Power (P) is V x I and the current (I) = 0, no power will be dissipated.

Looking further at the simple circuit used in Labeling Voltages and Currents let´s put

some actual voltages and currents in and see what happens under "Open Circuit"

conditions.

Use the drop down box below the following diagram to select a number of open circuit

conditions that might occur in different parts of the circuit. Notice how the voltages

and currents around the circuit change depending on where the break in the circuit

(the open circuit) occurs. Checking the voltages around a circuit with a voltmeter, and

noticing where they differ from what would be expected in a correctly working circuit,

is one of the main techniques used for tracing a fault in any circuit.

Page 73

1- Open Circuit Examples.

Fault 1

................................................................................................................

................................................................................................................

Page 74

Page 75

2- Short Circuits default

If two points in a circuit are connected by some component or conductor having a

resistance of zero (or practically zero) ohms the two points are said to be SHORT

CIRCUITED or that there is a short circuit present. Under these conditions a larger

current will flow, due to the reduction in resistance, and there will be NO (or almost no)

POTENTIAL DIFFERENCE between the ends of the short circuit.

These conditions are illustrated below.

Page 76

Page 77

Introduction to filter

reject all unwanted frequencies of an electrical signal and accept or pass only those

signals wanted by the circuits designer. In other words they "filter-out" unwanted

signals and an ideal filter will separate and pass sinusoidal input signals based upon

their frequency.

In low frequency applications (up to 100kHz), passive filters are generally constructed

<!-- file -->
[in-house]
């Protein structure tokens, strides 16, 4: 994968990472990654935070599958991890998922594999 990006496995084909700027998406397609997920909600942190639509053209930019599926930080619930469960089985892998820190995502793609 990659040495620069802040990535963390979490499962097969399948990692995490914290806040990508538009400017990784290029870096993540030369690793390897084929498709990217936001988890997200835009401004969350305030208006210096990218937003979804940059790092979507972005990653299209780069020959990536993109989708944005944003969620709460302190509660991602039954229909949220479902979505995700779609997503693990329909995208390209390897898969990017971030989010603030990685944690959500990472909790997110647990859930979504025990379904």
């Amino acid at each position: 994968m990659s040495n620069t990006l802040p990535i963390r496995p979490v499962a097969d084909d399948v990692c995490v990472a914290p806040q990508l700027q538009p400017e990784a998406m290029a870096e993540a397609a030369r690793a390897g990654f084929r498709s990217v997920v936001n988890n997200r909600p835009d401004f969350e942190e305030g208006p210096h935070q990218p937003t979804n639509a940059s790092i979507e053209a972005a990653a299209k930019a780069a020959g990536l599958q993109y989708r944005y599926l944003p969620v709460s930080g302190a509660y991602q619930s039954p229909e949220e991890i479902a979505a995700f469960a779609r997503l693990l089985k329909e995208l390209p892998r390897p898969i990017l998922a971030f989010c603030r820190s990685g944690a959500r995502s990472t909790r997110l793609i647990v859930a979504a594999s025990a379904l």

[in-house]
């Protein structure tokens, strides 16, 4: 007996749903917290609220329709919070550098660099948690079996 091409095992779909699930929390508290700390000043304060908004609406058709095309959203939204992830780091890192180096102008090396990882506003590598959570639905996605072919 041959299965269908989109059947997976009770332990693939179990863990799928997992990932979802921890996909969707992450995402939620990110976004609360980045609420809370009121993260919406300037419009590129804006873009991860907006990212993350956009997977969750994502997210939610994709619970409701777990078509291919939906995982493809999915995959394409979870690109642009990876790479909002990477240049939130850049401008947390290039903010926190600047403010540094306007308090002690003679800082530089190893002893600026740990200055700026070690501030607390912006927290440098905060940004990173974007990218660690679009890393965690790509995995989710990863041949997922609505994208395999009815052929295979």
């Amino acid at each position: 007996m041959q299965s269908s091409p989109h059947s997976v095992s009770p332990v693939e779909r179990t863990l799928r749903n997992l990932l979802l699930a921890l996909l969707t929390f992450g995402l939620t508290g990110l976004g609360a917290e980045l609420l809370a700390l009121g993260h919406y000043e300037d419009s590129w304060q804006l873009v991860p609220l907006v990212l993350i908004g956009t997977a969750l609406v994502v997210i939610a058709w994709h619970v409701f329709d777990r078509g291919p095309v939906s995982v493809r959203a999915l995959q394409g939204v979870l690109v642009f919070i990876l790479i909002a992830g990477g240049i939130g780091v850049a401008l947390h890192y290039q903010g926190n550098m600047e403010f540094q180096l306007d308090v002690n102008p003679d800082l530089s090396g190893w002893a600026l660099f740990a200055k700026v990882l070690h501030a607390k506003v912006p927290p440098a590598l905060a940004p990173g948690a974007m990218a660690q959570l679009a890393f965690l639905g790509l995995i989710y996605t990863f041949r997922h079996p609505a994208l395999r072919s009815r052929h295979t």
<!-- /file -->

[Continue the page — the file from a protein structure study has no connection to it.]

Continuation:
using simple RC(Resistor-Capacitor) networks, while higher frequency filters (above

100kHz) are usually made from RLC (Resistor-Inductor-Capacitor) components.

Passive filters are made up of passive components such as resistors, capacitors and

inductors and have no amplifying elements (transistors, op-amps, etc) so have no

signal gain, therefore their output level is always less than the input.

Introduction :

Filters are so named according to the frequency range of signals that they allow to

pass through them, while blocking or "attenuating" the rest. The most commonly

used filter designs are the:

1. The Low Pass Filter – the low pass filter only allows low frequency signals from 0Hz

to its cut-off frequency, ƒc point to pass while blocking those any higher.

�

� 2. The High Pass Filter – the high pass filter only allows high frequency signals

from its cut-off frequency, ƒc point and higher to infinity to pass through while

blocking those any lower.

�

� 3. The Band Pass Filter – the band pass filter allows signals falling within a certain

frequency band setup between two points to pass through while blocking both the

lower and higher frequencies either side of this frequency band.

Simple First-order passive filters (1st order) can be made by connecting together a

single resistor and a single capacitor in series across an input signal, ( Vin ) with the

output of the filter, ( Vout ) taken from the junction of these two components.

Depending on which way around we connect the resistor and the capacitor with

regards to the output signal determines the type of filter construction resulting in

either a Low Pass Filter or a High Pass Filter

Filter.

As the function of any filter is to allow signals of a given band of frequencies to pass

unaltered while attenuating or weakening all others that are not wanted, we can

define the amplitude response characteristics of an ideal filter by using an ideal

frequency response curve of the four basic filter types as shown.

Page 78

Ideal Filter Response Curves

Filters can be divided into two distinct types: active filters and passive filters. Active

filters contain amplifying devices to increase signal strength while passive do not

contain amplifying devices to strengthen the signal.

A simple passive RC Low Pass Filter or LPF LPF, can be easily made by connecting

together in series a single Resistor with a single Capacitor as shown below. In this

type of filter arrangement the input signal ( Vin ) is applied to the series combination

(both the Resistor and Capacitor together) but the output signal ( Vout ) is taken

across the capacitor only. This type of filter is known generally as a "first-order filter"

or "one-pole filter", why first-order or single-pole?, because it has only "one" reactive

component, the capacitor, in the circuit.

capacitor varies inversely with frequency, while the value of the resistor remains

constant as the frequency changes. At low frequencies the capacitive reactance, ( Xc )

of the capacitor will be very large compared to the resistive value of the resistor, R

and as a result the voltage across the capacitor, Vc will also be large while the voltage

drop across the resistor, Vr will be much lower. At high frequencies the reverse is true

with Vc being small and Vr being large.

While the circuit above is that of an RC Low Pass Filter circuit, it can also be classed as